Many of us can relate to feeling regularly frustrated, thinking, “Why is it so hard for us to admit our mistakes? ” Carol Tavris and Elliot Aronson’s book, Mistakes Were Made (But Not by Me), focuses on why people justify bad decisions, beliefs, and actions. It also offers suggestions about how we might be able to challenge ourselves to honestly reflect on our choices and take responsibility for our actions. In the beginning of the book, the authors introduce the theory of cognitive dissonance and the ways in which self-justification resolves feelings of dissonance about a belief, choice, or action.
It is the dissonance between our bad choices and our need to preserve a good self image that forces us to justifying mistakes. We justify bad decisions to make us believe we are still good people and to get rid of feelings of dissonance. The first half of the book offers many examples of different people and professions that tend to be the guiltiest in justifying their bad decisions. The authors also focus on the concept of blind spots, the ways in which we unintentionally blind ourselves so that we block out anything that might make us question our beliefs, decisions, or actions.
Blind spots prevent us from questioning our choices, and usually lead us to ignore anything that doesn’t agree with our beliefs. Within these blind spots, we can still think that we are ethical people by ignoring information that is contradictory to our beliefs about ourselves. Throughout the book, the authors use research and examples from psychology, law, politics, business, education, and relationships to demonstrate the ways in which self-justification is present in all aspects of our lives.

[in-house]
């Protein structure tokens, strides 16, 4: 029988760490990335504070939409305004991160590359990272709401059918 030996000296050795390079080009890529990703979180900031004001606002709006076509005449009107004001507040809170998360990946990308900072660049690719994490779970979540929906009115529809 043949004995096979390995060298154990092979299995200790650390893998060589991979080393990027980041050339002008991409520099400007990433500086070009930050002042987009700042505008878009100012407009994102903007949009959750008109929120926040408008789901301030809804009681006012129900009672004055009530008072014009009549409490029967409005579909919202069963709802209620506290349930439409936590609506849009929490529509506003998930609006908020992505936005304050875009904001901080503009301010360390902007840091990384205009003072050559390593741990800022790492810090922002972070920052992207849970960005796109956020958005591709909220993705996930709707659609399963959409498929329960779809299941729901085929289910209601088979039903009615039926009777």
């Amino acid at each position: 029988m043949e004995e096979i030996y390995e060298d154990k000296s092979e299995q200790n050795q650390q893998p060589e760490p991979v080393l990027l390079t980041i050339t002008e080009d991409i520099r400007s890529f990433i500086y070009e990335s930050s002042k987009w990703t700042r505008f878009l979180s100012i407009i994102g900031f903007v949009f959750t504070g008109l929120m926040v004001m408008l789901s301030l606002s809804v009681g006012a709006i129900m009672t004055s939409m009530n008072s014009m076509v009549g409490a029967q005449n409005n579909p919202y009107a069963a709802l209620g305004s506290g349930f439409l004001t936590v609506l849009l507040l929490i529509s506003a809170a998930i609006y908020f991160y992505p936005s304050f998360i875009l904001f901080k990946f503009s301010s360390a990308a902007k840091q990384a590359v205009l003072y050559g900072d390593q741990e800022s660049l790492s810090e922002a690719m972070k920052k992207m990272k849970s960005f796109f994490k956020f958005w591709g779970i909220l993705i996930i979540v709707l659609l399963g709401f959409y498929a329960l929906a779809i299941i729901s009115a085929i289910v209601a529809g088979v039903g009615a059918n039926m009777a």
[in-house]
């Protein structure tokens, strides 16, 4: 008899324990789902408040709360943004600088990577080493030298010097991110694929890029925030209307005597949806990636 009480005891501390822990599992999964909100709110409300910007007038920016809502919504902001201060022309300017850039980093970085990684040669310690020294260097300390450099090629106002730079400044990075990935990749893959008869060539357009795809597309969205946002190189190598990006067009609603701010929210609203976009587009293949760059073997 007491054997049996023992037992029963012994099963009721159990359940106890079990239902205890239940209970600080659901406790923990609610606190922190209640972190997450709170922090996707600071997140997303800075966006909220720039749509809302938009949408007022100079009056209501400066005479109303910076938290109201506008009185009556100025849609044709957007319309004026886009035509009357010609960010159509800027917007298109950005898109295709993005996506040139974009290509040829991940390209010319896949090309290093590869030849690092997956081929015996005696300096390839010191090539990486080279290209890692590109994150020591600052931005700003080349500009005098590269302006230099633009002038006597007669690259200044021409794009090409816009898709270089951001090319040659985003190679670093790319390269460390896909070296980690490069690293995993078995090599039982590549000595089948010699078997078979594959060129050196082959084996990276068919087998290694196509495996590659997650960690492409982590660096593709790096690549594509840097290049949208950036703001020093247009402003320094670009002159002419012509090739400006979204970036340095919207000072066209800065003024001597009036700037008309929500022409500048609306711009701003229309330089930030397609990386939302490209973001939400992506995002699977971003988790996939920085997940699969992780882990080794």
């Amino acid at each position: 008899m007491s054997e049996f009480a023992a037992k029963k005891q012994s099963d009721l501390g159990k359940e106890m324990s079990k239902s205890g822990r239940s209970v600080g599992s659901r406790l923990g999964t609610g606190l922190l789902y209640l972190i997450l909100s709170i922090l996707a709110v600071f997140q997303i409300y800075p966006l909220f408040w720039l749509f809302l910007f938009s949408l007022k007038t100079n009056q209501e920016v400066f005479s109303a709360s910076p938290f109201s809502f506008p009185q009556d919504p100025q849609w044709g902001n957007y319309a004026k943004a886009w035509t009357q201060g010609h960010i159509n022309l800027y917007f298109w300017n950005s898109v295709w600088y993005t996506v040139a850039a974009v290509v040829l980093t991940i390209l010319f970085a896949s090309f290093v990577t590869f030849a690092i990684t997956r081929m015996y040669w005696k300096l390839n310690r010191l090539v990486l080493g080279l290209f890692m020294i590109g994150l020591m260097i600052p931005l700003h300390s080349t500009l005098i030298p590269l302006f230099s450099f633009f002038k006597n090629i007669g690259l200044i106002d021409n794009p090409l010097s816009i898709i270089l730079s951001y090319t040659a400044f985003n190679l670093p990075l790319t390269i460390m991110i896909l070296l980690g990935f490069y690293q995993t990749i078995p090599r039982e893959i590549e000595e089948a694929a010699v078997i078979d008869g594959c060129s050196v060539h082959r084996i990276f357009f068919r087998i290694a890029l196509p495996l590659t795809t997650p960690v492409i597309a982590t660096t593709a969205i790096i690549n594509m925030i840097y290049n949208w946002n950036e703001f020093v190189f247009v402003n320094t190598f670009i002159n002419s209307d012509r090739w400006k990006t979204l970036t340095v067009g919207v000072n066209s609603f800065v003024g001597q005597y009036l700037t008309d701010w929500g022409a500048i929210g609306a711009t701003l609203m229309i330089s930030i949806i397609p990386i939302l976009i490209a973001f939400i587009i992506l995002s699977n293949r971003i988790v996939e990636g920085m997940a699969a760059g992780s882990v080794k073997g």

The second half of the book goes deeper into the psychology of behavior and how it relates to us on a day-to-day basis. The book also discusses American culture and its fear of mistakes and failure. We think that mistakes mean we are stupid. This attitude means that we try to get rid of them as fast as possible, even if we have to blame someone else for them. Mistakes Were Made (But Not by Me) offers a journey into the human mind, explaining why we justify, ignore, and transfer blame for our mistakes.
It also provides an insight into unethical choices. The last chapter talks about a seminar on mistakes that was held for leaders of statewide nonprofit associations. Participants were asked to give examples of mistakes they’ve made while they’ve been a leader. They were told to share just the mistake itself and not to justify, minimize, or discuss how the mistake was addressed. From the exercise resulted a completely honest discussion about mistakes and failure in leadership, and the ability to take responsibility, learn, and move forward.
The book is a fascinating and somewhat scary look into our own personal behavior. It is easy to justify small decisions that when taken over time can make radical changes to our life and our own personal values. We will eventually “come to believe our own stories,” however incorrect they may be. I encourage everyone inside and outside Professor Washburn’s class Power of Words to read this book. It will make you more aware of your own thinking and to try and correct your behaviors